Earlier this month the project team blogged about the political agency of children in relation to images of their dead and suffering bodies. This was prompted by the use of the photo of Syrian refugee, Aylan Kurdi’s, drowned body washed ashore on a Turkish beach in the press and social media.
This week, the Guardian ran a story on the political use of toys through the work of Greek artist, Nikos Papadopoulos. His work includes the recreation of this tragic scene using Playmobil figures, a toy designed for children of Aylan Kurdi’s age. Papadopoulos is quoted as saying:
“With this photo I wanted to remind people that there are no illegal immigrants – only immigrants.”
In another beach scene image, (based on a real photo Papadopoulos saw in the news) Playmobil figures recreate tourists on the island of Kos as refugees arrive by boat. The original photo depicted a woman lying on a sunbed turning away from a mother and child emerging from the sea to avoid refugees ruining her vacation. In Papadopoulos’ version a sunbathing woman in a polka-dot bikini raises her sunglasses to get a closer look at a mother in a red burqa carrying a child to the shore.
‘It’s a message to those who care only about themselves and don’t give a damn about people who suffer from war.’ Guardian, Tuesday 20 October 2015 11.33 BST.
This story speaks to the political agency of toys, objects that carry a peculiar power through: their intimate connection to the innocence of childhood and the vulnerability of the child’s body; the sensorial effect of miniaturisation; and their provocation of, and enrolment in playful practices that can both reproduce and subvert socio-cultural ideas and practices.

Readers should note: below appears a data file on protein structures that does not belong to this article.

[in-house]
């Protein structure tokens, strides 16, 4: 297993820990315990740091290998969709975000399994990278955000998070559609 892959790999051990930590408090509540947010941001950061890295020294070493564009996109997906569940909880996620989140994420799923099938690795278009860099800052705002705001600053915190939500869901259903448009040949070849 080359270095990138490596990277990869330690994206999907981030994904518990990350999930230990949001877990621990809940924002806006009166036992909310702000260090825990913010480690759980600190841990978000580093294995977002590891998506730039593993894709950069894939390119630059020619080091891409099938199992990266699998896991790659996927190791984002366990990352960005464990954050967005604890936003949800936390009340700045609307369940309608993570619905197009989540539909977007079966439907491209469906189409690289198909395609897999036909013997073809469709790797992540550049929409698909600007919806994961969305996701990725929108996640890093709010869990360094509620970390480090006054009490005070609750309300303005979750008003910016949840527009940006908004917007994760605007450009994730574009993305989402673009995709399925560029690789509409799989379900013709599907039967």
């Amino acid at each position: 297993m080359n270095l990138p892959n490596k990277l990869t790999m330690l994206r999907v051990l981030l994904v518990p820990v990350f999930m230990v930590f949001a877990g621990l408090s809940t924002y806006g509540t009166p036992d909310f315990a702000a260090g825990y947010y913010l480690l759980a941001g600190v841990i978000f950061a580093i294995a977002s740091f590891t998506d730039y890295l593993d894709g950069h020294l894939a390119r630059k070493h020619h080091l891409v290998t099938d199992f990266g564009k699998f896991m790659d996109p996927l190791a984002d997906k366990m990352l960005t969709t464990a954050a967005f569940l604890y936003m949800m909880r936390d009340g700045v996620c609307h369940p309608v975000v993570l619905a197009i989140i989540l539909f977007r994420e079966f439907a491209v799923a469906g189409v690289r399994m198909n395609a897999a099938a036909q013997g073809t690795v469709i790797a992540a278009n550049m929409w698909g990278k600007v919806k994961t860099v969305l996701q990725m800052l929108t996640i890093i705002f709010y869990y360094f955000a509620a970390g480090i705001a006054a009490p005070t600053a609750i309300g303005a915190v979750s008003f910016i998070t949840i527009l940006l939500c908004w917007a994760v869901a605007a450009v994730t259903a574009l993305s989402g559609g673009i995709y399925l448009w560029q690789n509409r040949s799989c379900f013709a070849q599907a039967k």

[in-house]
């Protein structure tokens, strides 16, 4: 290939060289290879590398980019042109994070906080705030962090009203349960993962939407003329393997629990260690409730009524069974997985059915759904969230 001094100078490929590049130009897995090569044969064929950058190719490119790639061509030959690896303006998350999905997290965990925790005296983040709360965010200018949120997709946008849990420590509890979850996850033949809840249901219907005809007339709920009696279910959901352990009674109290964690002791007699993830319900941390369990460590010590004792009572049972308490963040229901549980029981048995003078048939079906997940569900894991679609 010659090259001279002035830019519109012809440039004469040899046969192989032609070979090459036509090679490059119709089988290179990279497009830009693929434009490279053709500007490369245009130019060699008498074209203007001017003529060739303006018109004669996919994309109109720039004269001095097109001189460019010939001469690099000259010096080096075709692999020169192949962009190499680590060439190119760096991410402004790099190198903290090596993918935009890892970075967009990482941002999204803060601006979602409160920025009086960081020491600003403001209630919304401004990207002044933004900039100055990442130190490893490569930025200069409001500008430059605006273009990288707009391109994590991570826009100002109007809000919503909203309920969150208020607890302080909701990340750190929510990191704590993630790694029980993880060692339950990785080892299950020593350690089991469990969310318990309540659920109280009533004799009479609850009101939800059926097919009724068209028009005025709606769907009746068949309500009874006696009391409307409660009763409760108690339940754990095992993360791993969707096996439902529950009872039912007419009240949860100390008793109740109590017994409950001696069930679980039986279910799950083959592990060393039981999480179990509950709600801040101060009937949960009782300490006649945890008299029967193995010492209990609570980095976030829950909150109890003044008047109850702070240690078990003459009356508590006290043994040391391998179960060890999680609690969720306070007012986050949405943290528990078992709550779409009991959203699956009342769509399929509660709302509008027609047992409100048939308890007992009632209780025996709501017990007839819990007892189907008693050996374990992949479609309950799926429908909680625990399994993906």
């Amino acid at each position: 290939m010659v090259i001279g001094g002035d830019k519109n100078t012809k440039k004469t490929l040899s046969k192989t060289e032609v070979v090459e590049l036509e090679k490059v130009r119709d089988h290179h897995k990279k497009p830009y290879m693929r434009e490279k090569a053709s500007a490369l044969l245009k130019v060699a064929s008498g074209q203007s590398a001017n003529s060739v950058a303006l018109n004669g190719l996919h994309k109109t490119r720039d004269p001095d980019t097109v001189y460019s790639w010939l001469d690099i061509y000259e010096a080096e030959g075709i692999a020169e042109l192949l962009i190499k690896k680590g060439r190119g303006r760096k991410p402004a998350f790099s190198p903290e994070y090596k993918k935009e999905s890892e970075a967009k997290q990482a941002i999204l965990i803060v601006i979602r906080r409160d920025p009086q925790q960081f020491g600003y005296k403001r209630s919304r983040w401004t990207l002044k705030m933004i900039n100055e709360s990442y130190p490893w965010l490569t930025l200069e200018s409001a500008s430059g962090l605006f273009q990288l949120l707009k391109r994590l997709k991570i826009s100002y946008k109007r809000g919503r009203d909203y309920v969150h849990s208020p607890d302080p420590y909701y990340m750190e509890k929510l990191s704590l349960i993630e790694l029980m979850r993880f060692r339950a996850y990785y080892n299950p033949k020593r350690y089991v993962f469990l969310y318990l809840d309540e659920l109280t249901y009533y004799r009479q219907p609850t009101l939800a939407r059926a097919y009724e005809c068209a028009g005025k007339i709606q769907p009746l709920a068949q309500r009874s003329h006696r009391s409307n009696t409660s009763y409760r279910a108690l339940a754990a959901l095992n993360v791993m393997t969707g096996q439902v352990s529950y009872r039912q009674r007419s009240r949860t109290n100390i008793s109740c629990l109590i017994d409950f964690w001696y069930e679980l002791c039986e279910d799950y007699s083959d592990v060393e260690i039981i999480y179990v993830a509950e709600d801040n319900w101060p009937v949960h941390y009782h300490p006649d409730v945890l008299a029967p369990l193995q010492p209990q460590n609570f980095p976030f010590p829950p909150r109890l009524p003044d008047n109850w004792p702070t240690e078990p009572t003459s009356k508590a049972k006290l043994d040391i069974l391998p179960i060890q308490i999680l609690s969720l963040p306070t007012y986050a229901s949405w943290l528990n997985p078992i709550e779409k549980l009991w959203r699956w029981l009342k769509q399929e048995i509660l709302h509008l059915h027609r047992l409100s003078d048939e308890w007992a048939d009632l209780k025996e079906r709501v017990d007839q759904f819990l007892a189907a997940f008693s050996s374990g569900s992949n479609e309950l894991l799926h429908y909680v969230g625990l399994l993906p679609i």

Readers may recall earlier posts on this blog detailing my involvement in the Lego-based work of Ian Cook and his followthethings team. This work uses Lego to recreate scenes depicting the often hidden, problematic nature of commodity chains. Recently, Ian’s research has drawn upon the political work of artist, Legofesto. Check out an interview with Legofesto here.
Papadopoulos’ work has achieved additional political significance through moves by the German makers of Playmobil to shut down the fansite displaying his work. Papadopoulos explains this is “on the grounds of trademark infringement and the ‘political’ use of their products”.
Following negotiations with the toy company, the fansite and blog now host a disclaimer that Papadopoulos pictures are ‘not owned, operated, sponsored or authorised by Playmobil’.
Papadopoulos remains defiant: “I should have the right to use a toy that I’ve bought in any way I like without censorship.” “Otherwise it’s like the pen’s inventor forbidding you to write.”
Join the conversation:
Playmobil forbidding artists from using their toys is like Uniball forbidding artists from writing with their pens. Discuss.
(Question originally posted by @followthethings)